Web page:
Creative Meditation: On Originality (and Stealing)
Most of us start our artistic endeavors wanting to create something completely original. But then, in the process of creating, we tend to imitate as much or more than we originate. We write with our favorite authors looking over our shoulders, hearing the rhythms of their sentences, the timbre of their stories.
The danger is that if we privilege imitation, we form ourselves around others’ identities, and we become a version of them, not what we know ourselves to be. We surrender the power of our voice because it becomes easier to fit in than to break out.
When T.S Eliot said, “Immature poets imitate; mature poets steal,” he wasn’t talking about the ethics of plagiarism. When you imitate, your work is weakened by its derivation, by its need to match another. Stealing, however, is taking, and in the taking, taking for oneself, claiming and recreating. Stealing in such a way is a transformation without apology.
“An original artist is unable to copy,” said Jean Cocteau. “So he has only to copy in order to be original.”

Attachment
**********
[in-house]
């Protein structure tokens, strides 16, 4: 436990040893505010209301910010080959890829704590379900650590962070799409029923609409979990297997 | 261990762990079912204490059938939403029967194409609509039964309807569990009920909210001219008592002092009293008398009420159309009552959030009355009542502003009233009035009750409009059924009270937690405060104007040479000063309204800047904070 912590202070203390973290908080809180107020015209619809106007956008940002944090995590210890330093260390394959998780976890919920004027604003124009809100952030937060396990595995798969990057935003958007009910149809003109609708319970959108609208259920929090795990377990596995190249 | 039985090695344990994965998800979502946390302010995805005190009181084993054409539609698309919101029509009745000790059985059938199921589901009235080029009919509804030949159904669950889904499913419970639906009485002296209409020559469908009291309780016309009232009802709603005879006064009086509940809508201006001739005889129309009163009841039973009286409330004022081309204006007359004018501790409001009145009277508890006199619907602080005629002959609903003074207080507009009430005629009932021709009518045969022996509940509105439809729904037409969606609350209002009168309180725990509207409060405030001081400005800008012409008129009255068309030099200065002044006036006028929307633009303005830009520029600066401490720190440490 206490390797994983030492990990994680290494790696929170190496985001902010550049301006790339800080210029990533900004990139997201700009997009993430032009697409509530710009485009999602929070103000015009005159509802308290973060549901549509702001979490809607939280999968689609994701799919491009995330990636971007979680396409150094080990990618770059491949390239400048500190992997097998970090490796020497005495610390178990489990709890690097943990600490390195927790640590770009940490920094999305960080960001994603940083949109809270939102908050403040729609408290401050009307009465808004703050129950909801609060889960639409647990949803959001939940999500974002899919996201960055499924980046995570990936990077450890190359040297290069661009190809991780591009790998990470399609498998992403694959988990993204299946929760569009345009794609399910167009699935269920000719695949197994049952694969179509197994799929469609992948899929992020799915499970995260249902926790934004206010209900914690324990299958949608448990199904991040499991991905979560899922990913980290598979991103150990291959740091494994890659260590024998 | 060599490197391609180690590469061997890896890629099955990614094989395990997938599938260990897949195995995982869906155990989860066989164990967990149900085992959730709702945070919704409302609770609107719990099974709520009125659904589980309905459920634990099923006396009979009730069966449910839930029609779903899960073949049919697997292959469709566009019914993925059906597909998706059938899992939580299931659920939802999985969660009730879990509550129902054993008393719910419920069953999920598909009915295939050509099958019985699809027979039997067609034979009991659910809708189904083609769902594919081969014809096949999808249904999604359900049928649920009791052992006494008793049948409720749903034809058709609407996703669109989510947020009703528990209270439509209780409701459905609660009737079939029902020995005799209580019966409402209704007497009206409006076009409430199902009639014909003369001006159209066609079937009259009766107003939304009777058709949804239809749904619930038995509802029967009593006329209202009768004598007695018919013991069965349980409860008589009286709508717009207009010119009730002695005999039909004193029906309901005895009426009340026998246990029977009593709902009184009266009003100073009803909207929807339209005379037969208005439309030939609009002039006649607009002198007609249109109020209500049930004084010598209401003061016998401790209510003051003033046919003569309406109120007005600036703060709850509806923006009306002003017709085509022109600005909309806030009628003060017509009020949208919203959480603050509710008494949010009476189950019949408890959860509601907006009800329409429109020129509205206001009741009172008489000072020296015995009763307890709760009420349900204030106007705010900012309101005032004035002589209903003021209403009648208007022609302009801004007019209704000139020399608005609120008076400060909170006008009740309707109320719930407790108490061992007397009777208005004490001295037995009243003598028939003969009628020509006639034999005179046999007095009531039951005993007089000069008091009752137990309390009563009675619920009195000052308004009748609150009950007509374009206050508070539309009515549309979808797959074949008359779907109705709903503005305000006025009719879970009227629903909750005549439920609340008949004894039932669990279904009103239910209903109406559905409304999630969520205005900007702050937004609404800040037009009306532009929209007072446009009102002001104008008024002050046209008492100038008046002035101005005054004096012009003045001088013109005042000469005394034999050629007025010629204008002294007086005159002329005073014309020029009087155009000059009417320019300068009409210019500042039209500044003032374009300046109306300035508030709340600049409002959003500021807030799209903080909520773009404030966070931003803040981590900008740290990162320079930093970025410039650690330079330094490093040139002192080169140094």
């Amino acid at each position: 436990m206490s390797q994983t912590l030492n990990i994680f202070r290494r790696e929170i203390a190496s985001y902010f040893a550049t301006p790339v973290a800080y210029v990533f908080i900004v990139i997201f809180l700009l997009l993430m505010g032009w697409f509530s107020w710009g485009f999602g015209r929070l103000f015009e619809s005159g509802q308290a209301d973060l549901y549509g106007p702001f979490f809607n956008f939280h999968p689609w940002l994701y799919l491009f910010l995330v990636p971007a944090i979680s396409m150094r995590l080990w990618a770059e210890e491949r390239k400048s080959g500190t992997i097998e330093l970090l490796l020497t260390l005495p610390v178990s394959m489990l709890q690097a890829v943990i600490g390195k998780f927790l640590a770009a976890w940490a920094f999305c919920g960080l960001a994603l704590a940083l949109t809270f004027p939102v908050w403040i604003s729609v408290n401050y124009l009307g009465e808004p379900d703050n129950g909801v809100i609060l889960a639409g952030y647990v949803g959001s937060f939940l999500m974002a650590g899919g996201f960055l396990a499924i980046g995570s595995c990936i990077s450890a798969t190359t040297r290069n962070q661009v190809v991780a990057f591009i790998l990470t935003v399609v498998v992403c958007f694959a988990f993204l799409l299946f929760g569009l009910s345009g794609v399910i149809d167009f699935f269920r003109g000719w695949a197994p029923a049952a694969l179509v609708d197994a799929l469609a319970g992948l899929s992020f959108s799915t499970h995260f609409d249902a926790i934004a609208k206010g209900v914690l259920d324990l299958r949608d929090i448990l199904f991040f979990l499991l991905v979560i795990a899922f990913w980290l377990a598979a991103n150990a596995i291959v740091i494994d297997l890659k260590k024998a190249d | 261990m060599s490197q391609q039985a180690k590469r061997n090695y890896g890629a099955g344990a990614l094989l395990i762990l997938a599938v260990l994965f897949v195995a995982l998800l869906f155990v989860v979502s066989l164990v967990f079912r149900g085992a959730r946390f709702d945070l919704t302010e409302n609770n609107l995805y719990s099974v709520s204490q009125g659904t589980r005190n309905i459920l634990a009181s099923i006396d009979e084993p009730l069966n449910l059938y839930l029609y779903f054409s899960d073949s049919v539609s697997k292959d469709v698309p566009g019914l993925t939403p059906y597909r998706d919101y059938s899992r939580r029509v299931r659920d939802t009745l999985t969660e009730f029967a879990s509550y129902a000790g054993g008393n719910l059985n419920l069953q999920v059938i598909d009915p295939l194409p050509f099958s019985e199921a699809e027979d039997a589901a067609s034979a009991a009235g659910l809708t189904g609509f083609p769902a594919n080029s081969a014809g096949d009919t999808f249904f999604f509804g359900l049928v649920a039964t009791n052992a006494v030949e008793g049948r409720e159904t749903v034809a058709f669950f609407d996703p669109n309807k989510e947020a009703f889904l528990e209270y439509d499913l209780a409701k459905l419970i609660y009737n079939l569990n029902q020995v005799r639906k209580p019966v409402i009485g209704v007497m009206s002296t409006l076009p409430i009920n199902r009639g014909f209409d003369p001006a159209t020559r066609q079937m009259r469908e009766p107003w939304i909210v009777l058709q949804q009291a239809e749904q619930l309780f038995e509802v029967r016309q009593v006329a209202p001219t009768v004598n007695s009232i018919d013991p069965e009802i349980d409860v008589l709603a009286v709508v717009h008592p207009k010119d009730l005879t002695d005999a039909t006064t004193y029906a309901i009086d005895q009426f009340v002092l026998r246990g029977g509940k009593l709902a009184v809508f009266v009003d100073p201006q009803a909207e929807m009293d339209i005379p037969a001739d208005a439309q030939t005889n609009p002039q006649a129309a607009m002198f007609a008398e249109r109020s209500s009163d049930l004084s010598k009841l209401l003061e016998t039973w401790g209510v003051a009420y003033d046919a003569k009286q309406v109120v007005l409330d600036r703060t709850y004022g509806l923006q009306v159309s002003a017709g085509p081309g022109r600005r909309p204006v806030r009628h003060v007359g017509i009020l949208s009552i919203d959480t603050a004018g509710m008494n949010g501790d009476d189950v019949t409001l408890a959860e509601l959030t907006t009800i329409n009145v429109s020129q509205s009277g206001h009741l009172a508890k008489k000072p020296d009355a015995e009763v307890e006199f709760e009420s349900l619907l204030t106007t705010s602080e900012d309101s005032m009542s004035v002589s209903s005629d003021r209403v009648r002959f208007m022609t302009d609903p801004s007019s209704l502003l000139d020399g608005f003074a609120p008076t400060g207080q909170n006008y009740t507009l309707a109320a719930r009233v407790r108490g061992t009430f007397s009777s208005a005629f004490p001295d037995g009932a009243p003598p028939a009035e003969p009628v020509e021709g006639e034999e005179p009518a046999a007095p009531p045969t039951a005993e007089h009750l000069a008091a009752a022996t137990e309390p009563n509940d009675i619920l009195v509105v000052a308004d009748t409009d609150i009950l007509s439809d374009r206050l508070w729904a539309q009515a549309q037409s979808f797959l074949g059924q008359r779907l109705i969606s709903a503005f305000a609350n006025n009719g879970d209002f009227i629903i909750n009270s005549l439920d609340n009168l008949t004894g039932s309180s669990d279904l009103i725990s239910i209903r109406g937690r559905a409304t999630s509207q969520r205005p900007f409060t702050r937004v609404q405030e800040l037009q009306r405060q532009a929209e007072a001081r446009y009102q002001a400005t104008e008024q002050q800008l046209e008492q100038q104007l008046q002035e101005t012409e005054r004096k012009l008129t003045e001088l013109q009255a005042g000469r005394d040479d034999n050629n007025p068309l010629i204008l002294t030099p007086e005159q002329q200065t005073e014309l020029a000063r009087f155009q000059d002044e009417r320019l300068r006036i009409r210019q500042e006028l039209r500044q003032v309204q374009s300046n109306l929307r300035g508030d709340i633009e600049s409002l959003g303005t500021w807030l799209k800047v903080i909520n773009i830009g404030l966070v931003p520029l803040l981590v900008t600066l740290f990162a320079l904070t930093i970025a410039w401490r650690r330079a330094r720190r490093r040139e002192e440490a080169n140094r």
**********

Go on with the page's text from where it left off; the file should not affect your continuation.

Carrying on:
It’s a paradox. Most people only find their own voice after spending some time sounding like others. Yet an original artist can never be otherwise. For even in the process of sounding like others, cloaking yourself in their identities, you’re searching for yourself, making yourself.
Originality is a fresh view of the world, not necessarily a “new” view of the world.
So instead of being original, be authentic. Always hold your own pen and let it hover over your truth.
Grant Faulkner is the author of Pep Talks for Writers: 52 Insights and Actions to Boost Your Creative Mojo and the co-host of the podcast Write-minded. His essays on creative writing have appeared in The New York Times, Poets & Writers, Writer’s Digest, and The Writer.
For more, go to grantfaulkner.com.
Follow him on Twitter at @grantfaulkner.